Monkey See, Monkey Do:  How Parents’ Technology Use Influences Their Family

Monkey See, Monkey Do: How Parents’ Technology Use Influences Their Family

by Tracey Kite LCSW

As a parent, have you ever found yourself looking up from your own smart phone or tablet to tell your child to get off of a screen? Do they call you on it? One of the hardest things about parenting may be that kids learn much more from what parents do than what we say. Parents are active role models for their children, and parents’ attitudes and behaviors around media are a significant influence on a family’s media use habits. In our quest to help our kids be good users of time, how do we think about parents’ screen use?

In 2016 Common Sense Media and the Center on Media and Human Development at Northwestern University surveyed 1786 parents of children age 8 to 18 in the US. They found that (white) parents with a BA degree or more averaged more than eight hours with screen media each day, with 75% of that time devoted to personal screen media[i]. 78% of the same group of parents report believing that they are good media and technology role models for their children.

One explanation for how parents spend so much time each day with personal media is media multitasking. Many of the parents in the study reported listening to music, sending text messages, using social media and/or watching TV while working - the same things that parents criticize kids for doing while doing homework.

There is also a growing body of research into the impact technology has on interpersonal relationships. Technoference, is a term which includes times when and ways that technological devices intrude, interrupt, and/or get in the way of couple or family communication and interactions in everyday life. What is it about smart phones that make us feel that we can engage in a conversation and simultaneously text or call someone else? Why do we feel compelled to answer a phone call when we are eating or in a meeting, or respond to a text message while driving?[ii] If adults struggle to resist these temptations, how much stronger are they for kids, whose reasoning and forward thinking ability isn’t fully developed?

So how do we make sense of this? Neuroeconomist Paul Zak suggests that the brain experiences social media as if it was the same as a real-world interaction by releasing what he calls ‘the cuddle chemical’, otherwise known as Oxytocin (importantly not to be confused with the painkiller Oxycontin)[iii]. The use of social media produced a calming, soothing, pleasurable effect that was chemically measurable in the brain of research subjects. The fact that the majority of Facebook users return multiple times during the day to ‘check in’ speaks to a classic need to emotionally connect with our digital friends, and refuel on the release of oxytocin. Playing video games turns on similar brain regions as those linked to cravings for drugs and gambling. Ditto for social media — every time we see a new post or get a reaction to ours, it’s like a hit of brain candy.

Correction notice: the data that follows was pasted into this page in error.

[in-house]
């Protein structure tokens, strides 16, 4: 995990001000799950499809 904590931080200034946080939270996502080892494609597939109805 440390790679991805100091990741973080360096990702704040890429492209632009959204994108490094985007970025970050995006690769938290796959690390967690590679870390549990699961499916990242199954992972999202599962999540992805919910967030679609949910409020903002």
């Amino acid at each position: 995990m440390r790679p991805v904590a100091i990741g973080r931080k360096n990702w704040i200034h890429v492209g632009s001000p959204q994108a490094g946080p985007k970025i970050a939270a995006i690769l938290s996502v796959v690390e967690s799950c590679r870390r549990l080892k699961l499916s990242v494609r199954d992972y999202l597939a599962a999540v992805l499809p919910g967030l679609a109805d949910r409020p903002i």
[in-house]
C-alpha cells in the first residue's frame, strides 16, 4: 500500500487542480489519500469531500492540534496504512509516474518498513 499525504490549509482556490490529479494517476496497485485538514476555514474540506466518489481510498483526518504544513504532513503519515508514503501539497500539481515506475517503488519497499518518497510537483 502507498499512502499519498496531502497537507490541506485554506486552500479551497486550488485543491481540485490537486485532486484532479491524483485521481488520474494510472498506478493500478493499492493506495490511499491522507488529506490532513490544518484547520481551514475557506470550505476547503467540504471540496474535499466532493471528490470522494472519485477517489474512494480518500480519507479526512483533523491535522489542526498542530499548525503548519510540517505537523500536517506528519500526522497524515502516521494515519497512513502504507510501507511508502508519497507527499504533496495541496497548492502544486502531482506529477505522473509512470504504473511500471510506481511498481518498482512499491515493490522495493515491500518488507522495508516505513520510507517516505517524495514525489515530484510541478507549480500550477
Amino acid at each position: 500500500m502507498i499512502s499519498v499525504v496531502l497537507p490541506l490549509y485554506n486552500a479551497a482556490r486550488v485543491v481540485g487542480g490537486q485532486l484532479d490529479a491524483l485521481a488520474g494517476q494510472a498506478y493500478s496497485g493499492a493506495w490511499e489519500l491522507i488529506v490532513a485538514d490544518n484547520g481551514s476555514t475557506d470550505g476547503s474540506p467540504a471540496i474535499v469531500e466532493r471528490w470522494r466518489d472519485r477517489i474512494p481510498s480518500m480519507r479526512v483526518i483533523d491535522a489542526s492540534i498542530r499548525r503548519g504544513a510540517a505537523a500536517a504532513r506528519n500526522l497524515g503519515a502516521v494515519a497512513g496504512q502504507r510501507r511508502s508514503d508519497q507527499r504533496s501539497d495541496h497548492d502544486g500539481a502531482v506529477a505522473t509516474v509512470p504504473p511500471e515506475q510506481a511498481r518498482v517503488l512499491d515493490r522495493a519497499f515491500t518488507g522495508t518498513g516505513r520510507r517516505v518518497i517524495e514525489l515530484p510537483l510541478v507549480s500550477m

Understanding some of the reasons for everyone’s compulsion to use screen media more than fits our goals help us understand what makes it so hard to change that behavior. Yet few parents want to model using screen media 7+ hours each day and multitasking while working. How do parents start to change the patterns in their families? As always, the first step is to be more aware of media use. Before picking up the phone out of habit, ask yourself if you really need to check Facebook right now.

Here are some other suggestions to help increase awareness and decrease thoughtless use[iv]:

  1. Put away your phone when you’re walking — it’s not safe. If you can’t stop fiddling with your phone, put it out of reach for a while in your backpack or purse.
  2. Don’t stay signed into your go-to apps like Twitter or Facebook — if you have to sign in every time, you won’t check as often. If you tend to binge-watch TV shows, set a timer to interrupt yourself after a couple of shows.
  3. Don’t let yourself get distracted. Turn off the notifications on most of your apps — if you hear something ringing, it should be worthy of your attention, like a call or text.
  4. At work, try to schedule uninterrupted time to think and plan — most emails can wait an hour.
  5. Power down at night. Kids and adults should avoid tuning into digital devices for at least a half hour before bedtime. Bonus points for banning devices from the bedroom entirely so you’re not tempted to check them late at night or first thing when you wake up. If you can’t do that, at least silence your notifications.

Make a family plan for how to be more aware and thoughtful when using social media, and become each others’ coaches. Kids are often quick to remind adults not to use their phones in the car – and adults remind kids to put it away at the table. Make a penalty jar – every time you stray from a family rule, you put in a quarter or a dollar. Use the money for a family treat or for tzedakah.

Finally, be kind to everyone in the family as we adjust to a new media world and its mysterious impact on our brains – adults and kids alike!

Jewish Child & Family Services offers tweens, teens, families and community organizations like schools, synagogues, churches and camps, an array of services including prevention, outreach, counseling, leadership and sexual health services in a teen-friendly environment. Visit our site for more information.

[i] Parent media activities included watching TV, movies, and videos, playing video games, listening to music, using social media, reading print or electronic books, and using digital devices for other purposes, such as browsing websites, playing games, or any other activity.